Back in July, Evdokia Romanova was summoned by the Russian government and questioned about promoting “propaganda of non-traditional sexual relationships in front of minors.”
The human rights activist – who works at the Samara Regional Public LGBT Movement and a member of the Youth Coalition for Sexual and Reproductive Rights – was notified that she was under police investigation after posting a number of pro-LGBT articles on Facebook.
The content was in relation to LGBT+ people in Russia, and included pieces from The Guardian and BuzzFeed.
Evdokia was invited to submit a witness testimony, but she rejected the charges and refused to submit her testimony as a Defendant.
“This accusation was a total shock,” she told Collective Evolution. “I declined giving the government authorities a testimony, aware that due to the nature of my human rights work, it would not be wise for me to talk to them without a lawyer.”
However, when Evdokia refused to comply with their request, they threatened to look into the visa status of her Austrian partner.
“They mentioned that perhaps they would check his documents and see if there were any problems with his visa,” she explained.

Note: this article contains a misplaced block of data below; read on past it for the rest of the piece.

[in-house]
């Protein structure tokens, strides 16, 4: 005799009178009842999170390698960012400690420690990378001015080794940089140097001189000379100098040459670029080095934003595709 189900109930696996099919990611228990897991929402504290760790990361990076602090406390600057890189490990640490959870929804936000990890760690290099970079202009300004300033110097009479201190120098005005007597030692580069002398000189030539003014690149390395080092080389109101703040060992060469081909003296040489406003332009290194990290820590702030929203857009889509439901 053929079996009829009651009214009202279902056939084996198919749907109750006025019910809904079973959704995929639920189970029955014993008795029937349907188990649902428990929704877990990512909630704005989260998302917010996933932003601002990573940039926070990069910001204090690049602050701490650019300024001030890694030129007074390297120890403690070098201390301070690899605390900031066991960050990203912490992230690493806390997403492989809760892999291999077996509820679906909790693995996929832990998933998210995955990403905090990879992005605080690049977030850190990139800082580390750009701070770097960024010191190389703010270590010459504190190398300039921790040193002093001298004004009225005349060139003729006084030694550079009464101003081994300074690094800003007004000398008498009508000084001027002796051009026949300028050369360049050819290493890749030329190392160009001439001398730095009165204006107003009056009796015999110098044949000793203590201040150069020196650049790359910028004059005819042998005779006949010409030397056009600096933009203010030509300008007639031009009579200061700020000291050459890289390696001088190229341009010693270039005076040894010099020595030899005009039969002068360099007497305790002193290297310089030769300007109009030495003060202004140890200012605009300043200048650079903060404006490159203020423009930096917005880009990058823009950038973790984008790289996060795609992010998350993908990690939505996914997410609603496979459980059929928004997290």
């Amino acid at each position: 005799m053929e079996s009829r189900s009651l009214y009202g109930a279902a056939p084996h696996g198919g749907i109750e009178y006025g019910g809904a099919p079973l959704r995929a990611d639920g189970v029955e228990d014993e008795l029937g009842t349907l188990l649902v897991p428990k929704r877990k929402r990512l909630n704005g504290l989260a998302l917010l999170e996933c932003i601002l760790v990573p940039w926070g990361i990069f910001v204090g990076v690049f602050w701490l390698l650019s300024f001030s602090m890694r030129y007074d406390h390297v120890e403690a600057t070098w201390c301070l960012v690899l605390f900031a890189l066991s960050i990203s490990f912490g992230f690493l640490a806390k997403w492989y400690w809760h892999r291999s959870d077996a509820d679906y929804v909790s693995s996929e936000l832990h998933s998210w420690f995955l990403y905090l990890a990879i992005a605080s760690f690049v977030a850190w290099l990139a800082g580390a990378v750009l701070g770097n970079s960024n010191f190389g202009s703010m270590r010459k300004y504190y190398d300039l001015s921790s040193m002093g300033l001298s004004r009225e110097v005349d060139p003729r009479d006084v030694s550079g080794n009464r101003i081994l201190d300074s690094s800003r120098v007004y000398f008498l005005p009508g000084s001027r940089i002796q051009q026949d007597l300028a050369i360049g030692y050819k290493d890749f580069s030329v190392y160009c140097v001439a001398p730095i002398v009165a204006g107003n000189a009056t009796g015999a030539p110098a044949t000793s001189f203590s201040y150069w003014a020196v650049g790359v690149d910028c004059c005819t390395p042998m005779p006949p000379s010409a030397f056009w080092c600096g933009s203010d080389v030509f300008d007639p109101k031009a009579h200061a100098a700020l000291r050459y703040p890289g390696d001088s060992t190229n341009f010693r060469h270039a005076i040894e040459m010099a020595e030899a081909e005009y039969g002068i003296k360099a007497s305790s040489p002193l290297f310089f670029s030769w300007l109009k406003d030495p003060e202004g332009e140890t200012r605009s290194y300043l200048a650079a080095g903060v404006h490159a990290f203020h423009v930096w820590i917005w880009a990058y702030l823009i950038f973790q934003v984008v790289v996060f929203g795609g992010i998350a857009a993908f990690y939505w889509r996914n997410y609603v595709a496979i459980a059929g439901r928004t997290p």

“I was in complete shock because this person is my partner, and I have no idea how the authorities received such personal information regarding my private life.”
Speaking about Russia’s attempts to censor online articles, Evdokia said that she has seen many human rights activists forced to leave the country because of it.
“Online expression is extremely important, especially in a country like Russia, where it is so difficult to organize street protests to express our opposition to the authorities’ actions,” she said.
“I am very sad to see that many human rights activists are forced to leave the country, and most NGO’s get shut down or labeled as ‘international agents’.
“Online platforms remain one of the few means of speaking our mind and voicing our disagreement with the human rights violations.
“If the government’s policies continue this way, civil society will eventually be totally silent.”
If Evdokia is convicted of violating the Propaganda of Nontraditional Sexual relationships in front of minors (Administrative penalty Part 2 Code 6.21) law, she could face a fine of up to 100,000 rubles (approx $1,750/£1,300).